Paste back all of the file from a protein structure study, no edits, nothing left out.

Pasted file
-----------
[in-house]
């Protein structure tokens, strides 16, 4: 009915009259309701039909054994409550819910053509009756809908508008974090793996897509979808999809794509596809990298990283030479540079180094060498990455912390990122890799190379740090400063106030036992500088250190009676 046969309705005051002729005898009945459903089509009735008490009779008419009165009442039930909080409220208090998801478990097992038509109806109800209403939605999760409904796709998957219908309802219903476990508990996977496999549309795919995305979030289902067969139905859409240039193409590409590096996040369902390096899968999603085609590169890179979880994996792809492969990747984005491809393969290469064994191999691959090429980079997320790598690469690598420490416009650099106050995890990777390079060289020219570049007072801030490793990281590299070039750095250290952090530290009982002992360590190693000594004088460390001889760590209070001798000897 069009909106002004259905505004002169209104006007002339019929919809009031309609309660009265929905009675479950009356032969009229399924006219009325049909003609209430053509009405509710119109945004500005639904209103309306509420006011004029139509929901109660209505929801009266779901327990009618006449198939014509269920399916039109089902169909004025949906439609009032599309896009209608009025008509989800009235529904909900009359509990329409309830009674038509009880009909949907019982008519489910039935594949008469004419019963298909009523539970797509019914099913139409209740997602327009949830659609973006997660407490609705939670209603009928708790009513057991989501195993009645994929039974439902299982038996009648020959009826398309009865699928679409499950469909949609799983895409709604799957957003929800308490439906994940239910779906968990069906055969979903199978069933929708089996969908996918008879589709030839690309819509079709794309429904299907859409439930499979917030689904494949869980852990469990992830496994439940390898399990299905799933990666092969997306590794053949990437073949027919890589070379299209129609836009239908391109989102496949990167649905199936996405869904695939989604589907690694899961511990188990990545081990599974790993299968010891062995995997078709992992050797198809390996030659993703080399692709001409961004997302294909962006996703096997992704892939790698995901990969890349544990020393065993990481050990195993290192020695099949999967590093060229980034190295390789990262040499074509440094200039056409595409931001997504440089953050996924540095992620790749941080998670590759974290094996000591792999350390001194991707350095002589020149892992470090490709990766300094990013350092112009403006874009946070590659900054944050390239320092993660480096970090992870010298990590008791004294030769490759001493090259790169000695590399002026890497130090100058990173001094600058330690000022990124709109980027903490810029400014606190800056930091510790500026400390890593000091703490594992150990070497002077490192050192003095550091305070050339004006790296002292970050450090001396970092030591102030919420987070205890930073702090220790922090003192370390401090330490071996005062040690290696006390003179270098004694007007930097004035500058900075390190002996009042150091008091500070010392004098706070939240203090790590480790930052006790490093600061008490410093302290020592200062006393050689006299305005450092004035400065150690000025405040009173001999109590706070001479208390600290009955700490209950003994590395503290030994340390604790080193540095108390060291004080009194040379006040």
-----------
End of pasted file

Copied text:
[in-house]
């Protein structure tokens, strides 16, 4: 009915009259309701039909054994409550819910053509009756809908508008974090793996897509979808999809794509596809990298990283030479540079180094060498990455912390990122890799190379740090400063106030036992500088250190009676 046969309705005051002729005898009945459903089509009735008490009779008419009165009442039930909080409220208090998801478990097992038509109806109800209403939605999760409904796709998957219908309802219903476990508990996977496999549309795919995305979030289902067969139905859409240039193409590409590096996040369902390096899968999603085609590169890179979880994996792809492969990747984005491809393969290469064994191999691959090429980079997320790598690469690598420490416009650099106050995890990777390079060289020219570049007072801030490793990281590299070039750095250290952090530290009982002992360590190693000594004088460390001889760590209070001798000897 069009909106002004259905505004002169209104006007002339019929919809009031309609309660009265929905009675479950009356032969009229399924006219009325049909003609209430053509009405509710119109945004500005639904209103309306509420006011004029139509929901109660209505929801009266779901327990009618006449198939014509269920399916039109089902169909004025949906439609009032599309896009209608009025008509989800009235529904909900009359509990329409309830009674038509009880009909949907019982008519489910039935594949008469004419019963298909009523539970797509019914099913139409209740997602327009949830659609973006997660407490609705939670209603009928708790009513057991989501195993009645994929039974439902299982038996009648020959009826398309009865699928679409499950469909949609799983895409709604799957957003929800308490439906994940239910779906968990069906055969979903199978069933929708089996969908996918008879589709030839690309819509079709794309429904299907859409439930499979917030689904494949869980852990469990992830496994439940390898399990299905799933990666092969997306590794053949990437073949027919890589070379299209129609836009239908391109989102496949990167649905199936996405869904695939989604589907690694899961511990188990990545081990599974790993299968010891062995995997078709992992050797198809390996030659993703080399692709001409961004997302294909962006996703096997992704892939790698995901990969890349544990020393065993990481050990195993290192020695099949999967590093060229980034190295390789990262040499074509440094200039056409595409931001997504440089953050996924540095992620790749941080998670590759974290094996000591792999350390001194991707350095002589020149892992470090490709990766300094990013350092112009403006874009946070590659900054944050390239320092993660480096970090992870010298990590008791004294030769490759001493090259790169000695590399002026890497130090100058990173001094600058330690000022990124709109980027903490810029400014606190800056930091510790500026400390890593000091703490594992150990070497002077490192050192003095550091305070050339004006790296002292970050450090001396970092030591102030919420987070205890930073702090220790922090003192370390401090330490071996005062040690290696006390003179270098004694007007930097004035500058900075390190002996009042150091008091500070010392004098706070939240203090790590480790930052006790490093600061008490410093302290020592200062006393050689006299305005450092004035400065150690000025405040009173001999109590706070001479208390600290009955700490209950003994590395503290030994340390604790080193540095108390060291004080009194040379006040």